The bridge gap

2014 BMW X5 xDrive35i Review

By Mathieu St-Pierre
2014 BMW X5 xDrive35i Review

Summary Rating: 83%

Styling

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Accessories

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Space and Access

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Comfort

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Performance

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Driving Dynamics

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Safety

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General Appreciation

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SUVs and CUVs are a fad in constant evolution. Unlike the minivan that is, well, a minivan, the utility vehicles can and do morph into many things from family movers to performance cars.

The BMW X5 is one of the first SUVs to have successfully blended its utility aspect with that of a sport sedan over 15 years ago. Now in its 3rd generation, the X5 continues to be a popular choice for buyers looking for all that a vehicle can offer, namely a real driving experience, luxury and the all-important panache that comes with buying a BMW product.

This latest iteration puts the emphasis on being posh over all-out performance, unless you select the X5 M, of course. Be that as it may, the 2014 BMW X5 xDrive35i remains a solid driver’s SUV that is as good to drive, as it is to look at. The competition has caught up though…


What is a BMW X5?

The 2014 BMW X5 xDrive35i is the Bavarian brand’s kingpin CUV-SUV, towering above the X3 and X1 below it. First introduced in 1999 as a 2000 model-year, like most newly introduced luxury utility vehicles at the time the X5 took off, and as a sales hero filled BMW’s coffers with lots of money.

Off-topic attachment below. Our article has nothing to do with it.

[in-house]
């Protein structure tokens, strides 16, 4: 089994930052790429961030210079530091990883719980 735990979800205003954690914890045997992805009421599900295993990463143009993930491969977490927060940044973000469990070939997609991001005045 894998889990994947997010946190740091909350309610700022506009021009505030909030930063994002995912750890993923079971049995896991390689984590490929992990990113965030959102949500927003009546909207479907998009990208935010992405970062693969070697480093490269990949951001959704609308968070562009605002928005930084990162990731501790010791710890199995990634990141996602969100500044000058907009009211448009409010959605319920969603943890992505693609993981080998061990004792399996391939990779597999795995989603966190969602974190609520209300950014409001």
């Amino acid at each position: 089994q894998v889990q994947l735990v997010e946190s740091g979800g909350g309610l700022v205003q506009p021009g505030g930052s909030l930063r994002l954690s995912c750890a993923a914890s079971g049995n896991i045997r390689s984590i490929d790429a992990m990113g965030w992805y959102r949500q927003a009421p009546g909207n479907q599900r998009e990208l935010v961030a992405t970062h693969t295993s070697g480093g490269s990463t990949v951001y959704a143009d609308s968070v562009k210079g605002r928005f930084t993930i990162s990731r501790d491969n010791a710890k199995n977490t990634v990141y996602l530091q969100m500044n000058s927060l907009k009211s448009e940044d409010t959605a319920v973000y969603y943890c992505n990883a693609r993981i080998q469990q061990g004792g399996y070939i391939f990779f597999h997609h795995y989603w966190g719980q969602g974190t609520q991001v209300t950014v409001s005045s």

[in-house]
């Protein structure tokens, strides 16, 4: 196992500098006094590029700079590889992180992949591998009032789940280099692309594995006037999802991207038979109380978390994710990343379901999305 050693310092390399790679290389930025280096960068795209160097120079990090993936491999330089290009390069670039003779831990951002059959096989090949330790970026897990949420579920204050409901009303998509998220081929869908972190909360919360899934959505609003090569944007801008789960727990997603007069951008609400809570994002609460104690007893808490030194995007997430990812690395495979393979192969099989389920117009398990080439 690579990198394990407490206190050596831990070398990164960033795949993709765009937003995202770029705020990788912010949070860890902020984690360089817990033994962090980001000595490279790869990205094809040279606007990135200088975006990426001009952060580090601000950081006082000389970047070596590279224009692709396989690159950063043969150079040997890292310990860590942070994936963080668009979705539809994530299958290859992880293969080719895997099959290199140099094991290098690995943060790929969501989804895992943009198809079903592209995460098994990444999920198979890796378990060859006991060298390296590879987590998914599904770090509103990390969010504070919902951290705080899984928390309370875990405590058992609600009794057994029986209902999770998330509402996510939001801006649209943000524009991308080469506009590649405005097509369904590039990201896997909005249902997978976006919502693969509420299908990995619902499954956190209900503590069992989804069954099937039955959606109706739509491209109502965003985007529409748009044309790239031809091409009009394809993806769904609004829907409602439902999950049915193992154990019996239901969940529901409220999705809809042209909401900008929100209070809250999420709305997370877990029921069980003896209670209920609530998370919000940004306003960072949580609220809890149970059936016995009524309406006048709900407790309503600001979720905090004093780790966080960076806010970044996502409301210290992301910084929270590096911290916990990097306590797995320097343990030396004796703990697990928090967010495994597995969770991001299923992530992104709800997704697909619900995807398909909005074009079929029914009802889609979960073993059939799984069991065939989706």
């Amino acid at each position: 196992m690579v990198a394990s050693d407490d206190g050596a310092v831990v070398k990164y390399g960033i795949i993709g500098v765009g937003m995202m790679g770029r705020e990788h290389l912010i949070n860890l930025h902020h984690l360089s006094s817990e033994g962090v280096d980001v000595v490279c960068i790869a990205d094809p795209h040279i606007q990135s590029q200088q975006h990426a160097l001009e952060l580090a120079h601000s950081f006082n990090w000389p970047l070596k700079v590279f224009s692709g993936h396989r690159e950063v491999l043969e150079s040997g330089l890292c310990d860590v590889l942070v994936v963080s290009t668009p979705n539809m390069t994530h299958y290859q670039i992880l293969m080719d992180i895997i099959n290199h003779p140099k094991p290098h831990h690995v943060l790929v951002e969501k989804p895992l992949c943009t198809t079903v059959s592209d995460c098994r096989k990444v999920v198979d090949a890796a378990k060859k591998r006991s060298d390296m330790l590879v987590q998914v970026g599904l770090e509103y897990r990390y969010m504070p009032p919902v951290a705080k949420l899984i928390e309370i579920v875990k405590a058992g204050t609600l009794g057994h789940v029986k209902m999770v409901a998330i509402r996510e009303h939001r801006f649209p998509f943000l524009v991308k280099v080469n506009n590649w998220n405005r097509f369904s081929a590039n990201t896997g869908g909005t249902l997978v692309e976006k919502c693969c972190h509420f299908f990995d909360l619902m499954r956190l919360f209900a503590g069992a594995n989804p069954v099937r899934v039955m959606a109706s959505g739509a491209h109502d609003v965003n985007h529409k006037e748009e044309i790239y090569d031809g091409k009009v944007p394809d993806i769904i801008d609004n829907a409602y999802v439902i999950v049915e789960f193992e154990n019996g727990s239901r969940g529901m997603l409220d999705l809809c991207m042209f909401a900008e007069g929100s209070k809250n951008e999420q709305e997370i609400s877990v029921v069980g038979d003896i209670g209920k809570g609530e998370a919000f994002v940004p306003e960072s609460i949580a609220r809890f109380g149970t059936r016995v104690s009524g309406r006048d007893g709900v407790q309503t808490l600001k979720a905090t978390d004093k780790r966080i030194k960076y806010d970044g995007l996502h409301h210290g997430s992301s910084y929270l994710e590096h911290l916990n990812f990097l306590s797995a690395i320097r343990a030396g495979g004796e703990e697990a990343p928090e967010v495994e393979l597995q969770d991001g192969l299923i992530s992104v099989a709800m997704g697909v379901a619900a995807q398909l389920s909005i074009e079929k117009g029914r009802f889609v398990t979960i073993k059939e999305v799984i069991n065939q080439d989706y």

The 2014 BMW X5 is fresh from a near-complete makeover that has seen the Sport Activity Vehicle grow ever so slightly longer, wider, and taller.

2014 BMW X5 Price and Specs

To call a 2014 X5 xDrive35i your own, you must part with $62,900. This “pedestrian-level” X5 can and will likely be enhanced by numerous packages as demonstrated by my tester. Slathered with the Premium, Technology, ConnectedDrive, and Bang&Olufsen audio system, the total topped at $77,590.

Available versions also include the $64,400 xDrive35d (diesel) and the $76,500 xDrive50i.

The 2014 35i features a TwinPower turbo 3.0L I6 good for 300 horsepower and equal torque. The 35d rolls with a 3.0L I6 turbo diesel (255 horsepower 413 lb-ft of torque). The monster 50i uses a Turbo 4.4L V8 that mashes out 445 horsepower and 479 torques. All wear an 8-speed autobox and run BMW xDrive AWD systems (rear-wheel biased).

2014 BMW X5 xDrive35i 3/4 view
First introduced in 1999 as a 2000 model-year, like most newly introduced luxury utility vehicles at the time the X5 took off, and as a sales hero filled BMW’s coffers with lots of money. (Photo: BMW)

Driving the 2014 BMW X5

As an SUV/CUV/SAV, the BMW X5 delivers on every front where driving is involved. It all begins under the bonnet. The turbocharged I6, offered in BMW products for over 8 years (in various states), still hovers at or near the top of my favourite 6-cylinder engine list.